Although we are accustomed to think of our time in terms of decades, in terms of social consciousness decades don't match the decimal figure. The Sixties actually began in late 1963. Between 1958 and 1963 there was a "twist" of social consciousness, and in this entry in the series* I concentrate on 1958-60.
The significant cosmetic touch of the time was the introduction of color television and Technicolor (somebody's trademark). The first televised presidential debate took place. Then came cars with extravagant fins and the beginnings of rock and roll.
Color of another kind also came into prominence. The country was still largely segregated by the color of the skin. (It was called "race," but as we all know today, race is a social construct of prejudice and not a biological fact.)
In some states the separation was carried out legally and ubiquitously. But in 1954, the Supreme Court ordered the desegregation of the schools; the armed forces, it should be noted, had desegregated by President Truman's order in 1946. There was a Civil Rights Act passed in 1958 that made some minor changes, but segregation continued.
What did it mean, in practical terms, to separate people by the color of their skin? There were separate facilities everywhere: white bathrooms and black bathrooms; restaurants for one and another color; separate seats on buses and trams.
This was not so obvious to me in New York, where that sort of segregation was just impractical and, after all, we were in the North. In New York, segregation was largely socioeconomic. African Americans were kept poor through discrimination in education and employment, in addition to housing.
I saw apartheid-type segregation when we moved to Washington, which is south of the Mason-Dixon line, the cultural and legal divide that had once separated slave states and free states. In Washington, as in New York, there was socioeconomic separation. Whites lived in the best neighborhoods, with the best schools and got the best positions.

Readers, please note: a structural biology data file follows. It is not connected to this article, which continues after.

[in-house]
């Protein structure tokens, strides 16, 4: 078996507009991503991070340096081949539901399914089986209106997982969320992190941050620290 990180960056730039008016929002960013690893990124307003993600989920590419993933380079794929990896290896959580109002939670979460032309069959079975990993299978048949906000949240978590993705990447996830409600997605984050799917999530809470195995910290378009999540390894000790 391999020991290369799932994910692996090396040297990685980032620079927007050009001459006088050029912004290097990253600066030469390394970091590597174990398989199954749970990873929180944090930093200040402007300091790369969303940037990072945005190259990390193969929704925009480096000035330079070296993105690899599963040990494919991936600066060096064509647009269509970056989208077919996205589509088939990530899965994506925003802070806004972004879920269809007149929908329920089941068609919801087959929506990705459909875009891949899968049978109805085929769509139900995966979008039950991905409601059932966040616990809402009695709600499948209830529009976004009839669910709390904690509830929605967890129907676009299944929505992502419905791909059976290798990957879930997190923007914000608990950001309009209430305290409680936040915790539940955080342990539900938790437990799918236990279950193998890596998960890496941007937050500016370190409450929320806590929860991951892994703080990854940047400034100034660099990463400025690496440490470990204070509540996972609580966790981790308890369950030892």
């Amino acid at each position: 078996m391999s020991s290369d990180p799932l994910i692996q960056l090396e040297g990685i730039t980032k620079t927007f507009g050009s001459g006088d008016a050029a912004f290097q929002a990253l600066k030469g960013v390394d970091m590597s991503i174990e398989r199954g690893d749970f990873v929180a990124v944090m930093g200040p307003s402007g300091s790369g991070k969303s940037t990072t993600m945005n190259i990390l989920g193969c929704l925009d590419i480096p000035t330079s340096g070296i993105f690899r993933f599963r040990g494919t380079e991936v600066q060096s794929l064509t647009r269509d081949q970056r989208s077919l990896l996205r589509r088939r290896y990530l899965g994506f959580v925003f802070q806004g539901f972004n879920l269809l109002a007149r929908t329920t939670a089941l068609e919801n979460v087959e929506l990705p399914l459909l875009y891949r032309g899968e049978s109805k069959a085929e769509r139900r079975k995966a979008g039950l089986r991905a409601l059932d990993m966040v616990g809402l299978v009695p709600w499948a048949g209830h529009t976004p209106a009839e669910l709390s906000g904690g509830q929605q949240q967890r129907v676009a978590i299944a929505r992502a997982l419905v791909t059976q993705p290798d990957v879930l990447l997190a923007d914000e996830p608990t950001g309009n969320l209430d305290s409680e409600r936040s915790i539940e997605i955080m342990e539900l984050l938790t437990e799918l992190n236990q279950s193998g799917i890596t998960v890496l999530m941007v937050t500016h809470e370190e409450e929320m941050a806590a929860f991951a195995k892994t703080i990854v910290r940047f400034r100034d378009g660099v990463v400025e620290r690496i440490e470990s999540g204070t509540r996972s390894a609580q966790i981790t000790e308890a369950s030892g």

In addition, I saw in the parks that there were water fountains marked "white" and next to them, other fountains, generally smaller and less well kept, for "colored" (as a child the word struck me as odd: white is a color and, strictly speaking, no one was really white). There were separate seats on the buses (but, interestingly, not on the streetcars).
Taxi drivers, waiters and, in general, service staff, were black. The police were white, as were the bus drivers.
I went to private Catholic schools (and to the French school a year), so I did not see black children in school. There was an amusement park, Glen Echo, to which I loved to go; only years later, when I returned from a long absence abroad, I learned that it had closed because it was segregated: it was a shock to realize I had never noticed there were no black children.
I also saw another type of segregation. At a time when African nations were becoming independent and began to send their first diplomatic delegations to Washington, a hotel we initially stayed in denied them lodging.
The Windsor Park Hotel which is now located in the Kalorama area is the annex building that the original hotel; it was quickly acquired to accommodate African diplomats. The main building eventually became the Chinese embassy and only this year was it demolished.
Despite these problems, the civil rights movement began to pick up momentum in those years and there was a sense that the United States was willing to become a country with a bigger heart. At that moment came a young politician who symbolized breaking another kind of prejudice, John F. Kennedy.
* This is the second of a short series of deliveries that attempt to sketch the contemporary U.S.cultural and social history. I intend to present how the time and place was felt from a personal perspective, and only in the background, the history whose first draft appeared in the newspapers.